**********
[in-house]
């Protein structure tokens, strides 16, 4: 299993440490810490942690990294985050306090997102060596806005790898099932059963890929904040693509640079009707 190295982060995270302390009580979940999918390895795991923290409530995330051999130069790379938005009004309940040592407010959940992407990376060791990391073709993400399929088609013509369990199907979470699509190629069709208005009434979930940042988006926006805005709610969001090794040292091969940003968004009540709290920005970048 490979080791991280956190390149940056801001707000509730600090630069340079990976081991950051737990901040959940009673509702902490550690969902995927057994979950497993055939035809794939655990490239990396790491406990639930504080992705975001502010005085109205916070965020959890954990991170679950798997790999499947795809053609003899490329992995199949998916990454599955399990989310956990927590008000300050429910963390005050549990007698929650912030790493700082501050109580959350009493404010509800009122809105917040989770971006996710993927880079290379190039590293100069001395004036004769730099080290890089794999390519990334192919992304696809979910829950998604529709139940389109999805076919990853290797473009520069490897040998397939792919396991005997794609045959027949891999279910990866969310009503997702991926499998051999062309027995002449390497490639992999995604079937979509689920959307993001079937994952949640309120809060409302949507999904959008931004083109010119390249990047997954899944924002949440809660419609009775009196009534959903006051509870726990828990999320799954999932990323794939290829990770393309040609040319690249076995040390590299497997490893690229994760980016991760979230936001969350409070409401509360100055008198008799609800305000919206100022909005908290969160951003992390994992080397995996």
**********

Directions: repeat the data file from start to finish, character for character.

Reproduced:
[in-house]
């Protein structure tokens, strides 16, 4: 299993440490810490942690990294985050306090997102060596806005790898099932059963890929904040693509640079009707 190295982060995270302390009580979940999918390895795991923290409530995330051999130069790379938005009004309940040592407010959940992407990376060791990391073709993400399929088609013509369990199907979470699509190629069709208005009434979930940042988006926006805005709610969001090794040292091969940003968004009540709290920005970048 490979080791991280956190390149940056801001707000509730600090630069340079990976081991950051737990901040959940009673509702902490550690969902995927057994979950497993055939035809794939655990490239990396790491406990639930504080992705975001502010005085109205916070965020959890954990991170679950798997790999499947795809053609003899490329992995199949998916990454599955399990989310956990927590008000300050429910963390005050549990007698929650912030790493700082501050109580959350009493404010509800009122809105917040989770971006996710993927880079290379190039590293100069001395004036004769730099080290890089794999390519990334192919992304696809979910829950998604529709139940389109999805076919990853290797473009520069490897040998397939792919396991005997794609045959027949891999279910990866969310009503997702991926499998051999062309027995002449390497490639992999995604079937979509689920959307993001079937994952949640309120809060409302949507999904959008931004083109010119390249990047997954899944924002949440809660419609009775009196009534959903006051509870726990828990999320799954999932990323794939290829990770393309040609040319690249076995040390590299497997490893690229994760980016991760979230936001969350409070409401509360100055008198008799609800305000919206100022909005908290969160951003992390994992080397995996």